Labor productivity, as measured by output per worker or output per worker hour, is a function of many factors. Let me mention a few in the framework of growth theory. Many economists consider at least three factors that determine economic growth: human capital, physical capital, and the “efficiency” with which human capital and physical capital are used to produce output (the jargon is “Total Factor Productivity”, or TFP). “Labor productivity” in the question is affected by all these three factors.
First, labor productivity is clearly affected by human capital, the skills and capabilities of workers, which in turn is determined by many factors, including education, training, and health. So anything that improves education, training, and health is likely to increase labor productivity.
Second, labor productivity also depends on stock and quality of physical capital. Physical capital includes durable production inputs such as infrastructure, factory buildings, machines, and computers. Tractors and airplanes have vastly improved the labor productivity of U.S. farmers. But not only new generations of physical capital improves labor productivity, the quantity of physical capital also matters for productivity, at least before saturation. More assembly lines in a factory usually means less downtime of production. More computers in the firm means fewer workers have to share computers with others.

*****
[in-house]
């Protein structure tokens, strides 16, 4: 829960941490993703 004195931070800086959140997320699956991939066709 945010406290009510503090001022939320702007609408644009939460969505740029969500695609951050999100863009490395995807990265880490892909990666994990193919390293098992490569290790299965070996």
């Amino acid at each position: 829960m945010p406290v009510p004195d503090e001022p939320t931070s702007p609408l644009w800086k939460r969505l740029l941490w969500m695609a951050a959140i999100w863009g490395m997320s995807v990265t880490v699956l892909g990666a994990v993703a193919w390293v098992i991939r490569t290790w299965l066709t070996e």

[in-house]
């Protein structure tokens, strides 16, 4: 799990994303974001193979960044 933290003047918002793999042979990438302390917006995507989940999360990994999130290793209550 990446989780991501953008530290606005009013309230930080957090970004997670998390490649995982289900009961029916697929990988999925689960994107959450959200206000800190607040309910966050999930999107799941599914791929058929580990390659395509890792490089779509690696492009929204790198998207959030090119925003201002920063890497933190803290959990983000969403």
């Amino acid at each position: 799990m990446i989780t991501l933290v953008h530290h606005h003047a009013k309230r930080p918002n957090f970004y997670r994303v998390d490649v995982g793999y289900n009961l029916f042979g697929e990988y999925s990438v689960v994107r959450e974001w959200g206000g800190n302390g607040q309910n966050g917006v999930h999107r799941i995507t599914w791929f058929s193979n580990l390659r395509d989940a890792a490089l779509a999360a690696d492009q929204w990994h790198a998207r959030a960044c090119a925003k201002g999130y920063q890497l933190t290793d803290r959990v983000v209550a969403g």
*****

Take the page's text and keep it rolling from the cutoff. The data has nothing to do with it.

Third, more efficient ways to combine human capital and physical capital also contribute to increasing labor productivity. Technology and organizational advances play important roles in this regard. Assembly lines, telecommunications, and the invention of modern firms fall into this category. Note that some technological progress is embodied in the physical capital, e.g. cellphones and computers make workers more efficient in coordinating production.